Sexual harassment and sexual assault are serious issues that affect both men and women. We condemn any comment that seeks to trivialize these activities or their impact on victims. 

Diplomatic Security personnel are made aware of their responsibilities as law enforcement officers and federal employees from the beginning of their employment with the Department.  DS employees receive recurring training on equal employment opportunity guidelines, prohibiting discriminatory practices, harassment in all its forms, and promotion of diversity and inclusiveness throughout their career. 

During the Basic Special Agent Course, Basic Regional Security Officer (RSO) and RSO advanced courses, individuals from the DS Victim’s Resource Advocacy Program provide classes on responding to sexual assault.

I am disappointed and disturbed to hear that anyone in our organization would be concerned about being stigmatized for coming forward to report sexual harassment or sexual assault.  It is unacceptable that we have employees of any gender who may not feel comfortable reporting such activities.

Every organization can do better, and we will continue our efforts to make sure sexual harassment is addressed in any and all forms. 

DS personnel need to rely on each other, and have trust in each other, to succeed in our mission.

We are pleased to see PDAS Miller’s message to the troops.  In a good number of cases, bureaus do not even bother to respond.  That said,  there’s one thing missing here that we have to point out.  The internal message says that “Diplomatic Security takes sexual harassment extremely seriously” and that PDAS Miller is “disappointed and disturbed”  that anyone in the organization “would be concerned about being stigmatized for coming forward to report sexual harassment or sexual assault.”  And that “It is unacceptable that we have employees of any gender who may not feel comfortable reporting such activities.”  Butthat extreme seriousness is negated by the absence of solid actions that could help abate the stigma of reporting such conducts or help mitigate adverse career consequences.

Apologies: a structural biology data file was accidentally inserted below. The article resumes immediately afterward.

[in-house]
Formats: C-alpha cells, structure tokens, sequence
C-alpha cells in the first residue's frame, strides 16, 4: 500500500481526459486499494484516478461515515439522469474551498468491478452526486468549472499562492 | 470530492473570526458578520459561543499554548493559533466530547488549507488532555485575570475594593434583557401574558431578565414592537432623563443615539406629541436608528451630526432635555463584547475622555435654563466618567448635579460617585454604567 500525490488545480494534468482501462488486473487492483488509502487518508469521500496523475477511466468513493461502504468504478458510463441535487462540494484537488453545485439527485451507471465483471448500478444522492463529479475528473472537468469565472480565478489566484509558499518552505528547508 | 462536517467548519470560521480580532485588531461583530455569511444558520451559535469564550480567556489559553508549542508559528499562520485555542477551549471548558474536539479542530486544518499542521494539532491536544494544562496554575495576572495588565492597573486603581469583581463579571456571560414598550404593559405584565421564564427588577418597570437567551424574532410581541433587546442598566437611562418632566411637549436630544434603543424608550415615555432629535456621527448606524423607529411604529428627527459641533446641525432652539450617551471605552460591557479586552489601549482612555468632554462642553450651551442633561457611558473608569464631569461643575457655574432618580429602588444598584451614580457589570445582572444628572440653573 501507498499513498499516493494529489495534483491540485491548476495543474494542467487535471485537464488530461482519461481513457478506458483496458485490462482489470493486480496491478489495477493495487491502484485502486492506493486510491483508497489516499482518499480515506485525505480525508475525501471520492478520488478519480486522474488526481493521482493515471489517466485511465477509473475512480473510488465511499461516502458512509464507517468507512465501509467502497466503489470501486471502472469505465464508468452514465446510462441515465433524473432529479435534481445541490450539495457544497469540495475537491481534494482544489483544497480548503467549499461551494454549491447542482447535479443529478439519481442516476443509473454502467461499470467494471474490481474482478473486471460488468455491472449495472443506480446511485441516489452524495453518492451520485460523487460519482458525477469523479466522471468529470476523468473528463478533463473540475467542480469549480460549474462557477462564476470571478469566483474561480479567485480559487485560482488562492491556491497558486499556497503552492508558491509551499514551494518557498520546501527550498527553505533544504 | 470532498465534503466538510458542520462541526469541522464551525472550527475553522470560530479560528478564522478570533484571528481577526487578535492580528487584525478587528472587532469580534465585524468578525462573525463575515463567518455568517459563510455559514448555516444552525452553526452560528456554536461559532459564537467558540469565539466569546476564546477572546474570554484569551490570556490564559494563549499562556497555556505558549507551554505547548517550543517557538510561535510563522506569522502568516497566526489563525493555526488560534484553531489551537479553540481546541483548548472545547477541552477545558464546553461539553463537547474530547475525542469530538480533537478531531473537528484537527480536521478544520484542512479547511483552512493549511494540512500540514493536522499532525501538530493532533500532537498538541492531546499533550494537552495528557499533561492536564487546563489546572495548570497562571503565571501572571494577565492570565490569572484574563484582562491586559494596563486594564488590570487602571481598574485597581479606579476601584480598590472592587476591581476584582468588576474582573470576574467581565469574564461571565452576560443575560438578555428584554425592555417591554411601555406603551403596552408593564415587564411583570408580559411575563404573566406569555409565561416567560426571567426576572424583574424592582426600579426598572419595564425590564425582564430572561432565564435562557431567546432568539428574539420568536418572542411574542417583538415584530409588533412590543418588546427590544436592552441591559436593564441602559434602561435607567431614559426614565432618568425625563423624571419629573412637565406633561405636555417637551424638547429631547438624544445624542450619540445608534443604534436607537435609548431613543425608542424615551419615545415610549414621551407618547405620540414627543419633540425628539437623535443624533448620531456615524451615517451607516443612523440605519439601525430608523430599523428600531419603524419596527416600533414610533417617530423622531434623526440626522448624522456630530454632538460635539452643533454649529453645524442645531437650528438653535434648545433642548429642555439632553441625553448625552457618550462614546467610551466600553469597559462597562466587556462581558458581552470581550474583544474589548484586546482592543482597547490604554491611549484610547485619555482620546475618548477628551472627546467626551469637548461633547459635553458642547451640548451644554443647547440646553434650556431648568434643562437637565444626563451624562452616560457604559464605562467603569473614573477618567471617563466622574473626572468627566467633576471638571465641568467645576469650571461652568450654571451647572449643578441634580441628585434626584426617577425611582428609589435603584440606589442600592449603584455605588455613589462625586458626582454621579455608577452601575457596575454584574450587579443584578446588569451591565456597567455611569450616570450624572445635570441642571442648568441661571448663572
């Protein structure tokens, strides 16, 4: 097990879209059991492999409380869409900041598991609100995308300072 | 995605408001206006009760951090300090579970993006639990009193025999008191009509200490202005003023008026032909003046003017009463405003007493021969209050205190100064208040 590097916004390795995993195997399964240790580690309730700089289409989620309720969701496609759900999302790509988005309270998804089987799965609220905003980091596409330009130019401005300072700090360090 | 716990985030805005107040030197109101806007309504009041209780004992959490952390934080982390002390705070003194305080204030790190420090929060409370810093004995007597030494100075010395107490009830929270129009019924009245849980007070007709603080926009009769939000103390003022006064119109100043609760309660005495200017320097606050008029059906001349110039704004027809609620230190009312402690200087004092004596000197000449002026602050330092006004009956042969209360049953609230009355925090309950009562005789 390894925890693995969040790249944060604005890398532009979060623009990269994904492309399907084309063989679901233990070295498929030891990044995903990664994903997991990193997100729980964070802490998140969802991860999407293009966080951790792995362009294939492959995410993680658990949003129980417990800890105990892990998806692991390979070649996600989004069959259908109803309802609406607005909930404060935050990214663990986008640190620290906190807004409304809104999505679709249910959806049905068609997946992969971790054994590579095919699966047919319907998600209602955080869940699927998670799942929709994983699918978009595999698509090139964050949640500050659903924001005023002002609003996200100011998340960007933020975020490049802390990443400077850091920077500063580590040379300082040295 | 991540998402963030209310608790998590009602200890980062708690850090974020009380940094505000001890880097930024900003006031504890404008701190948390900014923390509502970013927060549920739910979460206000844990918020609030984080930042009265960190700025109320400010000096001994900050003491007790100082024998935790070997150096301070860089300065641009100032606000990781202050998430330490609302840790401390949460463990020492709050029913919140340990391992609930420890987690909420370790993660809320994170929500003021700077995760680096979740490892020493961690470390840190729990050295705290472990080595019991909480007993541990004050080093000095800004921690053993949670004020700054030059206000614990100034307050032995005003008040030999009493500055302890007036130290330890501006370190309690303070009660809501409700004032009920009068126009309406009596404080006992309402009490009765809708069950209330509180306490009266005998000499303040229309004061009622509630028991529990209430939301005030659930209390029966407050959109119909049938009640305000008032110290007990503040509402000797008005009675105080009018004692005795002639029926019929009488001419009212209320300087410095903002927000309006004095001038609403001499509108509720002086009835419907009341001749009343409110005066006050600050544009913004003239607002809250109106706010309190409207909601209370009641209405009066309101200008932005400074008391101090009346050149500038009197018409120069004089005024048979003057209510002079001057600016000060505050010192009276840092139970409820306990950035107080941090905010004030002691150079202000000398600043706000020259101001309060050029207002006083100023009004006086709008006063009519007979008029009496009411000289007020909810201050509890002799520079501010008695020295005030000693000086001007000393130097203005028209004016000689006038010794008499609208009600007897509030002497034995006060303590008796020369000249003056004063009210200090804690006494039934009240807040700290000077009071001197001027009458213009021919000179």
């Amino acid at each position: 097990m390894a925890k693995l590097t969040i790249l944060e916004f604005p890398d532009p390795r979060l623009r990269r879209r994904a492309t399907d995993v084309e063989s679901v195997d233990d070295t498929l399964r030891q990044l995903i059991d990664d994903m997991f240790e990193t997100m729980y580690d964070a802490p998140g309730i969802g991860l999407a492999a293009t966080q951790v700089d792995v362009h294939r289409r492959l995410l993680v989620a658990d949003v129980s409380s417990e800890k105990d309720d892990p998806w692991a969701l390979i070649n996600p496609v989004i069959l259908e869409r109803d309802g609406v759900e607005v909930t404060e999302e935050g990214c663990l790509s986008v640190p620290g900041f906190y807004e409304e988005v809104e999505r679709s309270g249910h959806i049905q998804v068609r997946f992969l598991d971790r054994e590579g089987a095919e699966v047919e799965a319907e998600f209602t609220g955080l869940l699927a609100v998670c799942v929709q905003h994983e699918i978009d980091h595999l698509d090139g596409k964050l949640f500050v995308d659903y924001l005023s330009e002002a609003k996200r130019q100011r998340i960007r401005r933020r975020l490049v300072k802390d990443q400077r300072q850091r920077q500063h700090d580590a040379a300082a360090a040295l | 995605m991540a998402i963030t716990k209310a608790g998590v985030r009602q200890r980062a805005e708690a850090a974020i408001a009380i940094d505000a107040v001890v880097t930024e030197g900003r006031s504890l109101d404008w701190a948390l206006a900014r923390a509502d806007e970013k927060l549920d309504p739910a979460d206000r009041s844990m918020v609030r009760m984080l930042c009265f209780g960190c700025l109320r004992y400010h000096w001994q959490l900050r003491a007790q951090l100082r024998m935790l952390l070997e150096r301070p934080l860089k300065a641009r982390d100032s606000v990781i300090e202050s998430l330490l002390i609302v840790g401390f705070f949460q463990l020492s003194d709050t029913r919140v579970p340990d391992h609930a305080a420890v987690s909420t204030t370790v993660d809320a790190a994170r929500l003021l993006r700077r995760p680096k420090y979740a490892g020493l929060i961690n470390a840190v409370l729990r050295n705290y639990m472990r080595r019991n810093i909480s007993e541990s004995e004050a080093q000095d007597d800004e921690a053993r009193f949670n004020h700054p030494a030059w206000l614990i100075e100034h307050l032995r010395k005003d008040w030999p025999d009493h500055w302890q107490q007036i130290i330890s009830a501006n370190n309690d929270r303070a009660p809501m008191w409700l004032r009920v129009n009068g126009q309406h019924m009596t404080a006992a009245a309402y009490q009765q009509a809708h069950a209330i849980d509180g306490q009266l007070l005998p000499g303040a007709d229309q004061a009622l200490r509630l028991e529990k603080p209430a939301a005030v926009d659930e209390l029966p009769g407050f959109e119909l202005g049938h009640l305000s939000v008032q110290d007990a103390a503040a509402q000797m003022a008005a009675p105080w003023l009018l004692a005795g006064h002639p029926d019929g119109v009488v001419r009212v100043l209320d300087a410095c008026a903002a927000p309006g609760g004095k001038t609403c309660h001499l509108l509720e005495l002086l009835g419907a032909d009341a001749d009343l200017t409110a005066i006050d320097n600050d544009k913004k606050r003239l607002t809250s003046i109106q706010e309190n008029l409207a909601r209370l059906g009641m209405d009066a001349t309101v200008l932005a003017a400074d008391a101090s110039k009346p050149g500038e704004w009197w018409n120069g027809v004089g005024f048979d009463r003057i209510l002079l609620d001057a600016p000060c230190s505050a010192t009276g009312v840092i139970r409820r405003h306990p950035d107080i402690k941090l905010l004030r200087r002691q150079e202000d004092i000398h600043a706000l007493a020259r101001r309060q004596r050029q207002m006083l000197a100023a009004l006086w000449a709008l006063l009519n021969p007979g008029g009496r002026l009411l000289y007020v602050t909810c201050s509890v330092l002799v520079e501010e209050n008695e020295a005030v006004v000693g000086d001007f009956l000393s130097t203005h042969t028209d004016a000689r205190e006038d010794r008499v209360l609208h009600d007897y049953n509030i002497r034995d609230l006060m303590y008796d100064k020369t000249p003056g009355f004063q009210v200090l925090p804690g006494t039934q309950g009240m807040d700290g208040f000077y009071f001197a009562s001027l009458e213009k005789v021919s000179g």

If female agents/employees are not reporting harassment because they’re afraid that doing so would be career suicide, what should be done about it? Telling folks that “it is unacceptable” is not the answer.

Every organization can do better. We agree. We’d like to hear how before this becomes Palmerized.

 

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USConGen Chennai: Diplomats Sample Hand-to-Mouth Dining at Kasivinayaga Mess

Posted: 2:41 am ET
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Back in 2013, we blogged about the “boodle fight” at US Embassy Manila (see US Embassy Manila Hosts a “Boodle Fight” … or Fine Dining Combat Without the Flatware).  This week, the US Consulate General Chennai posted its first video in the Madras Week video series — which highlights everyday rhythm of Madras culture, food, and traditions. The clip below shows how you eat your meal with your hands. Communal dining similar to the “boodle fight” but not quite as up close and personal (you get to have your own banana leaf as plate).

Also read Simple formula keeps this mess afloat and  The Rules For Eating With Your Hands In India, Africa And The Middle East.